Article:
By the summer of 1977, the Derg was under attack from all quarters and in danger of losing power, as well as, losing Ethiopia. It is worth noting, that all the threats had a common ally (prior to Summer 1977) in the Soviets. Who directly supplied the Somali with arms, assisted the EPRP in propaganda and organization, and through proxies (Yemen) assisted the Eritrean rebels.[43]

With the end of the U.S. involvement in Ethiopia and the elimination of all pro-American elements in the Derg, and the signing of the May arms agreement, the realignment was assured. Now it was up to the Soviets to supply the Ethiopians with the required hardware. A massive air and sea lift of equipment was undertaken in the summer and early fall, this was followed by an airlift of Soviet advisors (and 14,000 Cuban military personnel), and stepped up training on how to operate Soviet weapons.
[44] These material and personnel were immediately dispatched to the Somali front for combat operations. By November, the Soviet-Cuban-Ethiopian forces were able to repulse Somali advancement further in Ethiopia. In January 1978, a counter offensive was launched, and on March 9th 1978, the Somali’s retreated back into Somalia, with Ethiopia now in firm control of the Ogaden territory.[45]

As the Ethiopians were focused on the Somali front, the Eritrean’s had managed to solidify there gains and now controlled 95% of the region.[46] With no more Soviet or Somali assistance, and the Ethiopians flush with victory and Soviet weapons, the Eritrean threat was neutralized in July 1978.
Once Soviet assistance was no longer available to the threats against PMAC, and the Soviets supplying arms and assistance, the PMAC was able to dispatch of its enemies with relative ease. By November 1978, the PMAC was in firm control of Ethiopia, and gladly consummated its alliance with the signing of a “Treaty of Friendship and Cooperation.”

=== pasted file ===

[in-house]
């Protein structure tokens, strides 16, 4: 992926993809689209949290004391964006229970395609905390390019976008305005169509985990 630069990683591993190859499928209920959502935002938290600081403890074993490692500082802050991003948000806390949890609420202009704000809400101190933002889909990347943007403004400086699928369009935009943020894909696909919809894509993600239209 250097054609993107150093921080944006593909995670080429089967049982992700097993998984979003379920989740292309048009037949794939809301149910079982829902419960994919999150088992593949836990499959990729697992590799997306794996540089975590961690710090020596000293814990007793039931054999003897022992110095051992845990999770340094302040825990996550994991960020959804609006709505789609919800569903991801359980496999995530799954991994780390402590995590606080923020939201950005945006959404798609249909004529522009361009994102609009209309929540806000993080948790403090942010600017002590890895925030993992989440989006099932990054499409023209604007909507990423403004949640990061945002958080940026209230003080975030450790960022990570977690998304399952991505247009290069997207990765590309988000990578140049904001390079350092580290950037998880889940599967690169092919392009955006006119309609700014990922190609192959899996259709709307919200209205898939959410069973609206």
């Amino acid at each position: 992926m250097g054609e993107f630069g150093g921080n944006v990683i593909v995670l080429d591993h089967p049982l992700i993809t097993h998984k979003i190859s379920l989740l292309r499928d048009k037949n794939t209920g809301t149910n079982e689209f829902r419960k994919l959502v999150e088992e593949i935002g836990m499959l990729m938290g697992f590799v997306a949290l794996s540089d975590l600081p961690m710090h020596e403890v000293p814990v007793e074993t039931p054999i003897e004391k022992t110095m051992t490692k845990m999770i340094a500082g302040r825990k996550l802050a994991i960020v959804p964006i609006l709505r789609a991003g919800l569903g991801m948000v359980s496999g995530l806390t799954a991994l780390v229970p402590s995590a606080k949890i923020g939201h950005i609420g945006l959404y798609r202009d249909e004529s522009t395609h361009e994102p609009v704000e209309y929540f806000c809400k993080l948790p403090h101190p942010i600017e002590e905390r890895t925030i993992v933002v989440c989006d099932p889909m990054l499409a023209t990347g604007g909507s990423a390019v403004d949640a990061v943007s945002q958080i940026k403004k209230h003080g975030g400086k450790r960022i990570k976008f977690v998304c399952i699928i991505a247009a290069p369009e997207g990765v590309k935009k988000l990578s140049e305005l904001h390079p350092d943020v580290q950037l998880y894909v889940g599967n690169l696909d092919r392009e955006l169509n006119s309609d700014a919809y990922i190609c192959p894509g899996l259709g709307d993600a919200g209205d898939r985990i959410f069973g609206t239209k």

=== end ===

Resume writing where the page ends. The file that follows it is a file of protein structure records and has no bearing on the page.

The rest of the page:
Balance of threat predicts that a threatened state would form alliances to balance against its principal threat. Considering the Soviets could be considered the primary threat to the Ethiopians
[48] Therefore, the theory would predict an intensification of the alignment with the U.S. However, as we have seen, this was not the case, even with some increased aid to Ethiopia in 1975 and 1976, it was clear that the U.S. was reevaluating its alliance with Ethiopia. The Ethiopians were also actively involved in trying to lure the Soviets from as early as 1974.[49] They chose to appease the Soviets (bandwagon) rather than strengthen the U.S. alliance
Walt does anticipate a problem with his theory, a situation where states would bandwagon more often – as the Ethiopians did – than his theory would allow. His fall back position is based on the strength of the states in question (badnwagoners). He argues that balancing is less likely if: the states in question are too weak to provide an effective balance against the threatening state; states are unable to find effective allies; and the threatening state is perceived to be appeasable.